Ballot watch: What 7 proposed constitutional amendments do

October 29, 2017

FILE - In this Nov. 8, 2016, file photo, a huge "Vote!" flag waves above Interstate 35 as motorists pass, in San Antonio. Texas voters are being asked to approve or reject seven proposed amendments to the state constitution in upcoming elections. They deal with everything from property tax exemptions to looser home equity loan rules to sports raffles and savings accounts that offer prizes for opening them. The Legislature had proposed 673 constitutional amendments, with 491 approved by voters, 179 defeated and three failing to make the ballot for "reasons that are historically obscure," according to the Texas Legislative Council. (AP Photo/Eric Gay, File)

AUSTIN, Texas (AP) — No statewide offices are up for grabs on this year’s ballot and congressional and legislative races elections are still a year away. But Texans are being asked to vote on seven amendments to the state Constitution — which has already grown to among the nation’s longest thanks to so many past changes.

The Legislature had proposed 673 constitutional amendments, with 491 approved by voters, 179 defeated and three failing to make the ballot for “reasons that are historically obscure,” according to a report last year by the Texas Legislative Council. Here’s a look at the proposed changes that could add to that list:


Proposition 1 would allowing qualifying, partially disabled veterans or their surviving spouses to get exemptions from some property taxes if their home was donated by charity for less than market value. This is meant to fix a state constitutional amendment approved in 2013 that provided property tax exemptions for disabled veterans living in fully donated homes — which inadvertently excluded veterans who paid some of the cost of their homes.


Proposition 2 seeks to reduce restrictions on Texans borrowing against equity in their homes. It would allow access to more credit and lower fees associated with some home equity loans, while exempting some costs from counting toward caps on what can be charged. It also aims to let farmers and ranchers get home equity loans on agricultural property. Texas only legalized home equity loans 20 years ago but imposed restrictions to discourage homeowners’ over-borrowing against inflated home values. This amendment would ease what its supporters now say were unnecessarily cautious controls.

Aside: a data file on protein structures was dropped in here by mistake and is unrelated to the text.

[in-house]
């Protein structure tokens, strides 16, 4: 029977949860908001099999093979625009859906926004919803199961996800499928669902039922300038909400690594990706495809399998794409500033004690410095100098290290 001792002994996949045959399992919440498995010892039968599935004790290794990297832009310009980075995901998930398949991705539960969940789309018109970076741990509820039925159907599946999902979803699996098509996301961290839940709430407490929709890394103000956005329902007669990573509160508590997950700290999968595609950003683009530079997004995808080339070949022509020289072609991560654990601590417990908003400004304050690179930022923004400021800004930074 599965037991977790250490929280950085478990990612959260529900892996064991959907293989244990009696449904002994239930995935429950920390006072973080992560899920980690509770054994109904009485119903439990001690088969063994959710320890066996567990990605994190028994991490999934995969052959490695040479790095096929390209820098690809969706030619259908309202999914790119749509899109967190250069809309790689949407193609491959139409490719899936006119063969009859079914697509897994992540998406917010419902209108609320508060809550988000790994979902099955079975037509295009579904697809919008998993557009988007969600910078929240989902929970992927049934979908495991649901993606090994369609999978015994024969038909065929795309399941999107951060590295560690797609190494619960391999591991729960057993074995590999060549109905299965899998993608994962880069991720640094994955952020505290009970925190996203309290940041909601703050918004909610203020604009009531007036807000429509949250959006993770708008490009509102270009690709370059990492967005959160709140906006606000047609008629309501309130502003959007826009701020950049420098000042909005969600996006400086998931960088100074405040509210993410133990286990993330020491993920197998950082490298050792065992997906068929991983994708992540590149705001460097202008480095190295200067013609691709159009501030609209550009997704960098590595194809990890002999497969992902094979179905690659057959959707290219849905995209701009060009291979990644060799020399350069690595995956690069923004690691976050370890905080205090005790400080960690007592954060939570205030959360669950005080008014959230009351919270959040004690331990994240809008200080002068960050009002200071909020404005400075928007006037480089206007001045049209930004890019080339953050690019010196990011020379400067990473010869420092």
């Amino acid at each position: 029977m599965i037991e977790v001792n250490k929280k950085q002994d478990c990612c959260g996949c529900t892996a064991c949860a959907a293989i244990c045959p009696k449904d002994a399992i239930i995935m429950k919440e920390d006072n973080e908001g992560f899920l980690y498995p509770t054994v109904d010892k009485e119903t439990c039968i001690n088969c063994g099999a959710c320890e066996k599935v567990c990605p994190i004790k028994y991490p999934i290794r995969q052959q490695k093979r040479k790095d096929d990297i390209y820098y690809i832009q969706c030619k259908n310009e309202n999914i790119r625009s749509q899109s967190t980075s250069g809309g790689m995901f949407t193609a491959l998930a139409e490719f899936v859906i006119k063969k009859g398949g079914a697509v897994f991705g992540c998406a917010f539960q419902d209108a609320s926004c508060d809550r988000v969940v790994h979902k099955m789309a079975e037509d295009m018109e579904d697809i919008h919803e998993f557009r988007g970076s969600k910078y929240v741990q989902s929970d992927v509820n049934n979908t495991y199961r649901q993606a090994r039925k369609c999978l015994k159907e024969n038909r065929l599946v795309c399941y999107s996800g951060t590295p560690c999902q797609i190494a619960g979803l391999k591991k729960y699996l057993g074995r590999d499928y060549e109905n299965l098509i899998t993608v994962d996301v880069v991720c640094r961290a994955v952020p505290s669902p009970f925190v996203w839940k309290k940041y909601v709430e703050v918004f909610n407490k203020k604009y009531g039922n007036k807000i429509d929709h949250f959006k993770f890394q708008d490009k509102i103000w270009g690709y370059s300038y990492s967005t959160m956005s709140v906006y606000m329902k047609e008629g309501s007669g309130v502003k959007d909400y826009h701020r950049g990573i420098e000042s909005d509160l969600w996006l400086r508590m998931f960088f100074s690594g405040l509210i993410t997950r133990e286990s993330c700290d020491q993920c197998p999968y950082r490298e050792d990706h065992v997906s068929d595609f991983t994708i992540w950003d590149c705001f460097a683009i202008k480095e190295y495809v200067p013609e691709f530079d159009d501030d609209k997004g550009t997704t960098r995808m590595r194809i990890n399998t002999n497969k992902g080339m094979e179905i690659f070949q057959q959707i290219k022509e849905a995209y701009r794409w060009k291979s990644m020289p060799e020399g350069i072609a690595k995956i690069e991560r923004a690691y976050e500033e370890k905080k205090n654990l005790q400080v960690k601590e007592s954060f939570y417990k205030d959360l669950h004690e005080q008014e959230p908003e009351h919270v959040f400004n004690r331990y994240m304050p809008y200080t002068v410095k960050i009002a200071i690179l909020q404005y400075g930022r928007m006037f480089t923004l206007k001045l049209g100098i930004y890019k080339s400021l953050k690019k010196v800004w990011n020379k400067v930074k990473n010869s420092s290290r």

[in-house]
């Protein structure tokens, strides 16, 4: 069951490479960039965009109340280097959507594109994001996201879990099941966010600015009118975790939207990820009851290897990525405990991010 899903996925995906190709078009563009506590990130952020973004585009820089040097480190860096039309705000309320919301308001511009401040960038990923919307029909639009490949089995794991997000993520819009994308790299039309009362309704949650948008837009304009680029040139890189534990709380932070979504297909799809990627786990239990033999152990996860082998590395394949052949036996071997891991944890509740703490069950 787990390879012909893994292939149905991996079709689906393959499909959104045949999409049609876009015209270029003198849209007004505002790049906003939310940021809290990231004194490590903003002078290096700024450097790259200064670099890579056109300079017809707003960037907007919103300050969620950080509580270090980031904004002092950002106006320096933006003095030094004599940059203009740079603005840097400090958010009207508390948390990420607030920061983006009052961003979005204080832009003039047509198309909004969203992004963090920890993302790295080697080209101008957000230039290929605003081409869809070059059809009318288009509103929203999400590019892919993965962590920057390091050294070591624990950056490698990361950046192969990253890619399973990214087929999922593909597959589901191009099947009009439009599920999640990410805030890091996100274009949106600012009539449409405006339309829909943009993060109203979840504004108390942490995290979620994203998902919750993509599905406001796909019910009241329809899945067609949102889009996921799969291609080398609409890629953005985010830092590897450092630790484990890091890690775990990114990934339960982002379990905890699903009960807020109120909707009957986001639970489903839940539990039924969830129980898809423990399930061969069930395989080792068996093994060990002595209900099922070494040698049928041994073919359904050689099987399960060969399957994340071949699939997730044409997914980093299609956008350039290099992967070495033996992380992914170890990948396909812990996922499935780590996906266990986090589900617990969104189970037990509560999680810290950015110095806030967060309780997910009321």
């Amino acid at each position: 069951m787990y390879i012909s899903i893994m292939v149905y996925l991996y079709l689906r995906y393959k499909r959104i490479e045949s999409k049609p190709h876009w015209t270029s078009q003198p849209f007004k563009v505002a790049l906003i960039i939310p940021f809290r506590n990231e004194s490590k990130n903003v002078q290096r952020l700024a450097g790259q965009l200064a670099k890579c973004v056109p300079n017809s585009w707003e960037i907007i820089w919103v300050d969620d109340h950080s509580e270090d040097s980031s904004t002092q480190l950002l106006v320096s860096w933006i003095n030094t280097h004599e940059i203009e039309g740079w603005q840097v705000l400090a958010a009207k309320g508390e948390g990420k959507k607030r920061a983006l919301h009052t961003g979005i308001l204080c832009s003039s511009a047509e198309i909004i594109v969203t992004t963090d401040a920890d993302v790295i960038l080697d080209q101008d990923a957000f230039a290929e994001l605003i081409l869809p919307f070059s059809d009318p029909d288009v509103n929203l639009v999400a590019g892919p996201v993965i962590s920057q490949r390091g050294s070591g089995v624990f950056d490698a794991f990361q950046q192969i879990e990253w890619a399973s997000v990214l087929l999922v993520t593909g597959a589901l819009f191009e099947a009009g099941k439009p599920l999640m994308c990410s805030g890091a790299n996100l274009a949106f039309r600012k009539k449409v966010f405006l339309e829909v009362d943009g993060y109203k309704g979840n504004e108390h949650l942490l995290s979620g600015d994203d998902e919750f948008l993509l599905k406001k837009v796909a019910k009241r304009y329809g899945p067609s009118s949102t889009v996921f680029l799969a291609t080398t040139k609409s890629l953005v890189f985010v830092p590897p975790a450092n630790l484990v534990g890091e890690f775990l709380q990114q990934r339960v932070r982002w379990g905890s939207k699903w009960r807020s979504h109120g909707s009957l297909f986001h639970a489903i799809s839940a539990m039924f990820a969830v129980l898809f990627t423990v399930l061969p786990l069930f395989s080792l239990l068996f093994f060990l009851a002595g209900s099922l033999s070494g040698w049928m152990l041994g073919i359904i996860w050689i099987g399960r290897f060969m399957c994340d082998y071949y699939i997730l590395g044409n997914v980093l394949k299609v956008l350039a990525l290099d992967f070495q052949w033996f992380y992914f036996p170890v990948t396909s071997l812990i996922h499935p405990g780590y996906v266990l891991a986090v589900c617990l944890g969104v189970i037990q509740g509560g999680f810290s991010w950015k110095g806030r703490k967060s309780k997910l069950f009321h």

Proposition 3 would limit how long many gubernatorial appointees can serve in their posts. If passed, it mandates that most appointees whose term has expired but who haven’t yet had a replacement named continue serving only until the end of the next legislative session — rather than until a new appointee is named, as often happens currently. The aim is limit gubernatorial appointees retaining long-expired posts for extended periods.


Proposition 4 would require that judges notify the Texas attorney general’s office when the constitutionality of state laws are challenged. It also aims to mandate that those judges rule within 45 days if the laws are constitutional or not.


Proposition 5 would let minor league teams, women’s teams and entities like golfing events and motorsports associations hold chartable raffles in Texas. A state constitutional amendment approved in 2015 began allowing teams like the Dallas Cowboys and Houston Astros to hold cash raffles at games. This amendment would let more teams and sports do so.


Proposition 6 seeks to offer property taxes exemptions to surviving spouses of first responders killed in the line of duty. It’s similar to exemptions already given in Texas to surviving spouses of veterans killed while serving. The Legislature already approved first responder tax exemptions, which are set to take effect if this amendment passes.


Proposition 7 would allow banks and credit unions to offer raffles and other prizes to people opening savings accounts. Twenty-plus states have already approved “prize-linked” savings accounts legislation. The proposition is backed by the Center for Public Policy Priorities, a liberal, Austin-based think tank, which says that similar laws elsewhere have allowed more than 75,000 prize-linked savings accounts containing more than $175 million to open since 2009.

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